7 Tips to Improve Your Error Handling in Python

Bob, Wed 06 May 2020, Concepts

anti-patterns, best practices, EAFP, exception handling, exceptions, pitfalls

Proper error handling can make your Python code simpler, more readable, and idiomatic. Here are 7 tips to help you.

1. Explicit is better than implicit

Exceptions in Python have the following clauses:

So try + except is all it takes, but with freedom comes responsibility. A bare try except: might cause you headaches debugging. So name your exceptions specificly.

Note that order matters here. Address more specific exceptions before more general ones. If you put Exception before ZeroDivisionError for example, it will become a catch-all.

2. Flat is better than nested

Raising an exception (using raise) is a great way to avoid unnecessary indenting in your code.

Take one of our Bites. Right off the bat we raise an exception if the input doesn't make sense:

def pretty_date(date):
    """Receives a datetime object and converts/returns a readable string"""
    if not isinstance(date, datetime) or date > NOW:
        raise ValueError('expecting past date')

3. Write custom exceptions

This is literally all it takes:

class NoInternetConnection(Exception):
    """Exception raised when there is no internet"""

(We have always used pass here, but Python in a Nutshell, actually suggests using a docstring instead.)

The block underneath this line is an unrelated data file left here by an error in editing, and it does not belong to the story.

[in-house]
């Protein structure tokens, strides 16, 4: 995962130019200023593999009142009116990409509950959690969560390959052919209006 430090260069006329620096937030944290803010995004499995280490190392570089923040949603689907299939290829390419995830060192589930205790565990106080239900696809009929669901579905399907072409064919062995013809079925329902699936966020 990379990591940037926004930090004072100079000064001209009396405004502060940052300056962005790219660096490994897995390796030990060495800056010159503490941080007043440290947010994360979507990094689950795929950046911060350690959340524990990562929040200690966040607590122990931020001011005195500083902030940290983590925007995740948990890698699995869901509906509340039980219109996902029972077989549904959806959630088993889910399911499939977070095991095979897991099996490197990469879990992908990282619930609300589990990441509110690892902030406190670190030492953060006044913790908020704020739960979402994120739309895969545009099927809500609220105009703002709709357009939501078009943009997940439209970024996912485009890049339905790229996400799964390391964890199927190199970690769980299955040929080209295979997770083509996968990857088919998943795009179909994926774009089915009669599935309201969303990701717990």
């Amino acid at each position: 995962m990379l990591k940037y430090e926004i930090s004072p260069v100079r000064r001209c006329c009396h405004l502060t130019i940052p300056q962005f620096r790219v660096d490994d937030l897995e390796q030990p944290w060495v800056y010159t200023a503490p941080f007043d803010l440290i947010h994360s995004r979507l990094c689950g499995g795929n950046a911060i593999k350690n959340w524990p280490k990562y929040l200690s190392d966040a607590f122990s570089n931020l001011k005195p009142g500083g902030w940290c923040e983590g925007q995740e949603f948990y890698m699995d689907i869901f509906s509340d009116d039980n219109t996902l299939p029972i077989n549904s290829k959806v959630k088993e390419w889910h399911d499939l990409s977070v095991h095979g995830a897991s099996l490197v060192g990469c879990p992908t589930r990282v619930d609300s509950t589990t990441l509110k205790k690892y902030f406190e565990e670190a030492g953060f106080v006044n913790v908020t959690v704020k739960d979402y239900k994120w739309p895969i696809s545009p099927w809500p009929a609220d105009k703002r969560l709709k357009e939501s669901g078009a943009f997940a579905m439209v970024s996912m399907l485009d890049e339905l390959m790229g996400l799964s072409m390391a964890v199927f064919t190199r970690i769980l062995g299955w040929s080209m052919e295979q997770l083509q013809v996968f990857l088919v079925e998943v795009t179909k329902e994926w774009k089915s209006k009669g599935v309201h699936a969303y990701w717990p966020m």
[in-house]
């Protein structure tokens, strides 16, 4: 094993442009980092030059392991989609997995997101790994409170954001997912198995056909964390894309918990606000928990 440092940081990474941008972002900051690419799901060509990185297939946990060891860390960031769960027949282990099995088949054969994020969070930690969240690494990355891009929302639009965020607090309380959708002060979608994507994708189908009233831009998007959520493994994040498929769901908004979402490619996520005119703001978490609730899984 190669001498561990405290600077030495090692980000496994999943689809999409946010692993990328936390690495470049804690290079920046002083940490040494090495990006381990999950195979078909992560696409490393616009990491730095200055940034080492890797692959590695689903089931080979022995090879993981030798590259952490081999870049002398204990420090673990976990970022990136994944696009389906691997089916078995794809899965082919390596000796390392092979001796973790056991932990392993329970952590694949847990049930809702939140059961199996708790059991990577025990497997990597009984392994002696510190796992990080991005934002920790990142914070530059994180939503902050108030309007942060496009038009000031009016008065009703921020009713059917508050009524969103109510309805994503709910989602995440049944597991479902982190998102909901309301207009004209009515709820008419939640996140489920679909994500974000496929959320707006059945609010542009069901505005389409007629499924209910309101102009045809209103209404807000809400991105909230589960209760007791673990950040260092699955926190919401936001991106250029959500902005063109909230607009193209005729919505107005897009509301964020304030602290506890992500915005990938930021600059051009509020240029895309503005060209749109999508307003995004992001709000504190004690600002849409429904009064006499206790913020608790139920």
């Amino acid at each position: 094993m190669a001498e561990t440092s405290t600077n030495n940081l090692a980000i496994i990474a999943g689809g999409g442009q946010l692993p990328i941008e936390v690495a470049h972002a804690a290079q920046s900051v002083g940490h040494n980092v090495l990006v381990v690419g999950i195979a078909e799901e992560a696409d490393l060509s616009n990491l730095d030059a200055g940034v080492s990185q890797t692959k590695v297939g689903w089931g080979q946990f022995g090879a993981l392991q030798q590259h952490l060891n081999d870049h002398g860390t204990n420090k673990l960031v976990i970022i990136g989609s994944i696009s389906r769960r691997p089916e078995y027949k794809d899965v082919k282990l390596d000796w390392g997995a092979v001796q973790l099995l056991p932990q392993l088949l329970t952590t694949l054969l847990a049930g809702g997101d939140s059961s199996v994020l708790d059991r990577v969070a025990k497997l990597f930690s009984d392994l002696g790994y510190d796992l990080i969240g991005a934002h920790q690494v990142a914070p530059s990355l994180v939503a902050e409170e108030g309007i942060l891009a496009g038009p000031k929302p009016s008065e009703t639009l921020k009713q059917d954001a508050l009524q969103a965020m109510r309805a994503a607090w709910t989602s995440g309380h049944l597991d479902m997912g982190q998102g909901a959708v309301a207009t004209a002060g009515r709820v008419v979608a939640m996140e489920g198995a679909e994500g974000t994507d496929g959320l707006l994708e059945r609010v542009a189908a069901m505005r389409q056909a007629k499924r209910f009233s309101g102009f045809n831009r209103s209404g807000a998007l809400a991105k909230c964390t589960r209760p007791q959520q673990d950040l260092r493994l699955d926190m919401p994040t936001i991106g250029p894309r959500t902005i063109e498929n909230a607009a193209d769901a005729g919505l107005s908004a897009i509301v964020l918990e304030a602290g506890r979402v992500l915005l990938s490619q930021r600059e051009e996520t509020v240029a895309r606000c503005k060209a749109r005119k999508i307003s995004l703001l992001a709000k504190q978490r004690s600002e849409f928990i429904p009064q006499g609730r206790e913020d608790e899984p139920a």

The advantage: it's like a contract with the caller of your function (this is how we gonna play the game).

It can increase the readability of your code as your module has more specific (granular) expressions as compared to the standard library ones.

You could even build up exception class hierarchies and namespace them by using a dedicated module like the requests library does.

When to do this? Here is a good answer:

Generally, the only times you should be defining your own exceptions are when you have a specific case where raising a custom exception would be more appropriate than raising a existing Python exception.

4. Keep your try/except blocks narrow

Because handling too many exceptions is a red flag.

Reducing the amount of code in your try block limits this temptation, which reduces the amount of error handling code you'll need.

5. Actually use them

Instead of excessive condition checking (aka look before you leap), it's easier to ask for forgiveness than permission (EAFP).

As we showed in our previous exception handling article instead of checking:

if os.path.exists("file.txt"):
    ...

It's more idiomatic (pythonic) to just try things and catch the corresponding exception(s):

try:
    # assume the file is there
    os.unlink("file.txt")
except OSError:
    # if not, handle the exception

Here is another good example and a bit more about the advantage of EAFP: Idiomatic Python: EAFP versus LBYL

6. Verbose logging

Be verbose in your logging. As stated here can use logger.exception to log the stack trace alongside the error message.

7. Rely on tools (remote environments)

We can have perfect exception handling, but sometimes something slips through the cracks. You can use a tool like Sentry to send you an email when a user hits an unexpected error and doesn't tell you about it. Not only will you know right away, you will also get the full stacktrace which greatly helps fixing the issue.


I hope this helps. What have you learned dealing with exceptions in Python? Share you insights in the comments below.

Keep Calm and Code in Python!

-- Bob